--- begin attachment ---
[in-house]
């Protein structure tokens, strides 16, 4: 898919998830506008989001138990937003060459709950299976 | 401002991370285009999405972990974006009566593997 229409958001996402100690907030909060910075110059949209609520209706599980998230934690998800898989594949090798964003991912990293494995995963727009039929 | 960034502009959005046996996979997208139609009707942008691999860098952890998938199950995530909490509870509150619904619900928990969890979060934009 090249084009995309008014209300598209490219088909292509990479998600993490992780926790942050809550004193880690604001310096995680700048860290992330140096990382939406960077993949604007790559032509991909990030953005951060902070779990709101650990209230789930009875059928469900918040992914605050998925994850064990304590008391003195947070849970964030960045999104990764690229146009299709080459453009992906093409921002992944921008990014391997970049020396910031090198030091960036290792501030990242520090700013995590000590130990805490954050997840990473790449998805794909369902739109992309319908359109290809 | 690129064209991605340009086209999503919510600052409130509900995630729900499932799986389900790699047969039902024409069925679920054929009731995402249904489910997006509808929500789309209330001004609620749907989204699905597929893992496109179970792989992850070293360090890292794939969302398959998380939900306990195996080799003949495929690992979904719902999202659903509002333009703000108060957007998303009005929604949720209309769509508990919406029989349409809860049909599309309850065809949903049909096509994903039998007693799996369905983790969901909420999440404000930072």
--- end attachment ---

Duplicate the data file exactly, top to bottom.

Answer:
[in-house]
């Protein structure tokens, strides 16, 4: 898919998830506008989001138990937003060459709950299976 | 401002991370285009999405972990974006009566593997 229409958001996402100690907030909060910075110059949209609520209706599980998230934690998800898989594949090798964003991912990293494995995963727009039929 | 960034502009959005046996996979997208139609009707942008691999860098952890998938199950995530909490509870509150619904619900928990969890979060934009 090249084009995309008014209300598209490219088909292509990479998600993490992780926790942050809550004193880690604001310096995680700048860290992330140096990382939406960077993949604007790559032509991909990030953005951060902070779990709101650990209230789930009875059928469900918040992914605050998925994850064990304590008391003195947070849970964030960045999104990764690229146009299709080459453009992906093409921002992944921008990014391997970049020396910031090198030091960036290792501030990242520090700013995590000590130990805490954050997840990473790449998805794909369902739109992309319908359109290809 | 690129064209991605340009086209999503919510600052409130509900995630729900499932799986389900790699047969039902024409069925679920054929009731995402249904489910997006509808929500789309209330001004609620749907989204699905597929893992496109179970792989992850070293360090890292794939969302398959998380939900306990195996080799003949495929690992979904719902999202659903509002333009703000108060957007998303009005929604949720209309769509508990919406029989349409809860049909599309309850065809949903049909096509994903039998007693799996369905983790969901909420999440404000930072």